In his 32 years at the Laboratory, Maloy has applied his expertise to characterizing and testing the properties of metallic and ceramic materials in extreme environments such as under neutron and proton irradiation at reactor relevant temperatures. A registered professional engineer in metallurgy, Maloy has more than 200 peer-reviewed technical publications with more than 4,500 citations, H-index of 36, and numerous presentations. He has also served a professor with University of New Mexico’s nuclear engineering department. 

Maloy was recognized in 2021 by the Laboratory for his sustained, high-quality postdoctoral mentoring that combined personal engagement and accessibility with the carefully honed transmission of in-depth scientific insights. This recognition noted that a significant number of his former postdocs now have leading positions in academia and national laboratories. 

Rao’s work is focused on advancing small reactor deployment opportunities by designing new space reactors, microreactors, and moderating material for low-enriched uranium fuel. His office oversees research and development performed in support of the Energy Department’s Office of Nuclear Energy, NASA (Radioisotope Thermoelectric Generators and Fission Power Systems), and the U.S. Nuclear Regulatory Commission. 

Rao is the co-lead of the DOE’s R&D program for microreactors, and national lead of Fission Power Systems for Space Exploration. In his 25 years working on safeguards of nuclear reactors and high-hazard facilities, he was named the 2019 Asian American Engineer of the Year and has earned two Performance Excellence Awards from the DOE/National Nuclear Security Administration, four Distinguished Performance Awards from Los Alamos, two certificates of High Appreciation from the U.S. Nuclear Regulatory Commission, and secured three U.S. patents. He has more than 30 publications in these fields. 

Chadwick, Maloy and Rao will be honored June 14 at the 2021 ANS Virtual Annual Meeting during the opening plenary.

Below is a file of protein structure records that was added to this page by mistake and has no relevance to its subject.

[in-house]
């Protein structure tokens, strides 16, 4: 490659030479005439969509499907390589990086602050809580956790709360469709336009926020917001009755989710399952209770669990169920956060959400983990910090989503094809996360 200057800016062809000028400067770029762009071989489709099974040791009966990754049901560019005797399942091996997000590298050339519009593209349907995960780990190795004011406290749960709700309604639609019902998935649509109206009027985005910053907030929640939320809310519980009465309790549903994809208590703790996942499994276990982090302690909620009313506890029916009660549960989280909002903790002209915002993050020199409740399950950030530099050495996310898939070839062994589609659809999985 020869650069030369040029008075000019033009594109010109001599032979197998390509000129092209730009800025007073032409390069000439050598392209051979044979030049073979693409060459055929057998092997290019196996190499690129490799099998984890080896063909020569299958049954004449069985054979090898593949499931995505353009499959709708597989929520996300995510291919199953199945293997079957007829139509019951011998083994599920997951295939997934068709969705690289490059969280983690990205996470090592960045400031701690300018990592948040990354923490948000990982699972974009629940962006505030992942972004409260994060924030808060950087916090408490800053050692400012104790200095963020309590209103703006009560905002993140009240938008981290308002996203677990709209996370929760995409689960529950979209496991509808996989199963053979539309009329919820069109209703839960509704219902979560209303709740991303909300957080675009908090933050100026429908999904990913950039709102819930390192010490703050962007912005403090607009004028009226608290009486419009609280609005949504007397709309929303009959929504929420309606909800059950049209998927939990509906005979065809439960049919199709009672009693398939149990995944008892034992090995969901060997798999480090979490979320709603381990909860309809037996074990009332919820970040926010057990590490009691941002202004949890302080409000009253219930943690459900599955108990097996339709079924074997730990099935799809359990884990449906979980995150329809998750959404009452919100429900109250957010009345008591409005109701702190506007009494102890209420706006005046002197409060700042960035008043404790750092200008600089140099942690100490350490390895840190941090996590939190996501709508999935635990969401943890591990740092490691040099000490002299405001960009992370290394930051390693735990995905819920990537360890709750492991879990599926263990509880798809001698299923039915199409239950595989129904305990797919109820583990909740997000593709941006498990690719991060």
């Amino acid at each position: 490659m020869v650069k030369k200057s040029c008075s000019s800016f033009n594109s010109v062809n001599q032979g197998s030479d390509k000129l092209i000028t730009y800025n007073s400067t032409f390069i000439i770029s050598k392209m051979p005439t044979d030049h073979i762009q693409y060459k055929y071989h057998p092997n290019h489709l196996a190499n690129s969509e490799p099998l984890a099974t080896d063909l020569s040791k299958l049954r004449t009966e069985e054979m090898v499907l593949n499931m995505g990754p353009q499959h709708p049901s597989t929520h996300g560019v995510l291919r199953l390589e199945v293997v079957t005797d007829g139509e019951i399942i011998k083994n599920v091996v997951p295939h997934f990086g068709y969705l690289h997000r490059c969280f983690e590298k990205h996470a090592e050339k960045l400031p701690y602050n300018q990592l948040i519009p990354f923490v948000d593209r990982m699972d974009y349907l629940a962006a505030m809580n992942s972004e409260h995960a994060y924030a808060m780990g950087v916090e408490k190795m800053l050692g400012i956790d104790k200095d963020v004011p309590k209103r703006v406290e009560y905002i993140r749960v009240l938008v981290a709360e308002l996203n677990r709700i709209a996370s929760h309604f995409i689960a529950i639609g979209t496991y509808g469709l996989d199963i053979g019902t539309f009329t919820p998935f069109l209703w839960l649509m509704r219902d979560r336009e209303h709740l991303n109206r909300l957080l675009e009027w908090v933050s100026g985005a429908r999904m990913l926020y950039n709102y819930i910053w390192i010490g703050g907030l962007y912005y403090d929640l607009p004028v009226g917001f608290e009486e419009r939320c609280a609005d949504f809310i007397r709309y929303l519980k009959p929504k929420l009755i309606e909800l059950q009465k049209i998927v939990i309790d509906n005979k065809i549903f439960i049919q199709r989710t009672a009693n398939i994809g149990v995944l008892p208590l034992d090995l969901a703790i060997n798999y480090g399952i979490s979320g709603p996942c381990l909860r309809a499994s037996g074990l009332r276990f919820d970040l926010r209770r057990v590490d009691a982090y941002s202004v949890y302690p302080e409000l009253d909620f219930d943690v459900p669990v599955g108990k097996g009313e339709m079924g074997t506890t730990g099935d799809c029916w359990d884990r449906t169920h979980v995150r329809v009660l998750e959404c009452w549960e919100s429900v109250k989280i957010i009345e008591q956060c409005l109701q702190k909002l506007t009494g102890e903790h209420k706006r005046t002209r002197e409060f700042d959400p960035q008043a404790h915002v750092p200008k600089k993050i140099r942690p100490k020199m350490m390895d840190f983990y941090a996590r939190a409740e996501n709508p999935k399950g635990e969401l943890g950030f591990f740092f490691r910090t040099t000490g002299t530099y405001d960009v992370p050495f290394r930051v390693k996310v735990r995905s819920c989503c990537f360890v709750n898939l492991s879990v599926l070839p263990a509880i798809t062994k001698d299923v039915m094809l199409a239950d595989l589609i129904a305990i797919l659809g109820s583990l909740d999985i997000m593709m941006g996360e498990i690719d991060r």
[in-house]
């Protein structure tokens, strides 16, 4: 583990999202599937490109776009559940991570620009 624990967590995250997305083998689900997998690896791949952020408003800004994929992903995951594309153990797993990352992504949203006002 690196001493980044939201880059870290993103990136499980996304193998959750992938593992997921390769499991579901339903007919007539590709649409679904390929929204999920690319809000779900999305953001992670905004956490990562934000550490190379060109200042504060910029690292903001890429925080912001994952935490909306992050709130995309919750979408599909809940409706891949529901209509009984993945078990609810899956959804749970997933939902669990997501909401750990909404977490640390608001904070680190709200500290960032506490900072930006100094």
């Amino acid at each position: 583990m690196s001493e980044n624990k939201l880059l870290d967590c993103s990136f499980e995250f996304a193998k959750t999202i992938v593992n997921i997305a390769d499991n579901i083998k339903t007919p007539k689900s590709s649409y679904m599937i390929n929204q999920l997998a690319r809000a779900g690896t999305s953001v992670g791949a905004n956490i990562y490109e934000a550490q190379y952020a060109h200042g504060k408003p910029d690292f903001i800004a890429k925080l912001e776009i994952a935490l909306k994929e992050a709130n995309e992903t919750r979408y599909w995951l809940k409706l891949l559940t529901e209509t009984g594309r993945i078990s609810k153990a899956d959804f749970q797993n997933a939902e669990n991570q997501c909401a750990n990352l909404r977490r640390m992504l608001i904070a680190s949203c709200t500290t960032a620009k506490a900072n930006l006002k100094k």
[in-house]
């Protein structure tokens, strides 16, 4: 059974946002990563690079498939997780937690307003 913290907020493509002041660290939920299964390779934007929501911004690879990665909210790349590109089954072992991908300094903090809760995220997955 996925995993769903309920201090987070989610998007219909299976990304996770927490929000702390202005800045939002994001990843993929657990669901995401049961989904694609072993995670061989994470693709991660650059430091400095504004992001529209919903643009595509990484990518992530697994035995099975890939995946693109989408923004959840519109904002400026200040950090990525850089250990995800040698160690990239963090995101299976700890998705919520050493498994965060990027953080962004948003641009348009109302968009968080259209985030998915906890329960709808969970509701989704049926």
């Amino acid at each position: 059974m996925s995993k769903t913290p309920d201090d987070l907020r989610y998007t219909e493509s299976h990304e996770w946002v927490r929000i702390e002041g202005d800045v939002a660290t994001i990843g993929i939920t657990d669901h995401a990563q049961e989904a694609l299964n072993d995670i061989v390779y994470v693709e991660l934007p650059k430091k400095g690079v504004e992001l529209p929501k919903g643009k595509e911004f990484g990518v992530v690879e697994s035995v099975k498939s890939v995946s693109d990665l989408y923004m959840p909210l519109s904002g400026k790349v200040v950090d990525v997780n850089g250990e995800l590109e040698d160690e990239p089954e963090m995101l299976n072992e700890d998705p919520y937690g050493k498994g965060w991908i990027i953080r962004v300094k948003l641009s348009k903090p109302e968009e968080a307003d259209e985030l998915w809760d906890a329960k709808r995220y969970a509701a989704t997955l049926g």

The American Nuclear Society is an international professional organization of engineers and scientists devoted to the peaceful applications of nuclear science and technology. The society’s more than 9,500 members represent government, academia, research laboratories, medical facilities, and private industry. ANS’s mission is to advance, foster, and spur the development and application of nuclear science, engineering, and technology to benefit society. It was established in 1954. 

About Los Alamos National Laboratory (www.lanl.gov

Los Alamos National Laboratory, a multidisciplinary research institution engaged in strategic science on behalf of national security, is managed by Triad, a public service oriented, national security science organization equally owned by its three founding members: Battelle Memorial Institute (Battelle), the Texas A&M University System (TAMUS), and the Regents of the University of California (UC) for the Department of Energy’s National Nuclear Security Administration. 

Los Alamos enhances national security by ensuring the safety and reliability of the U.S. nuclear stockpile, developing technologies to reduce threats from weapons of mass destruction, and solving problems related to energy, environment, infrastructure, health, and global security concerns.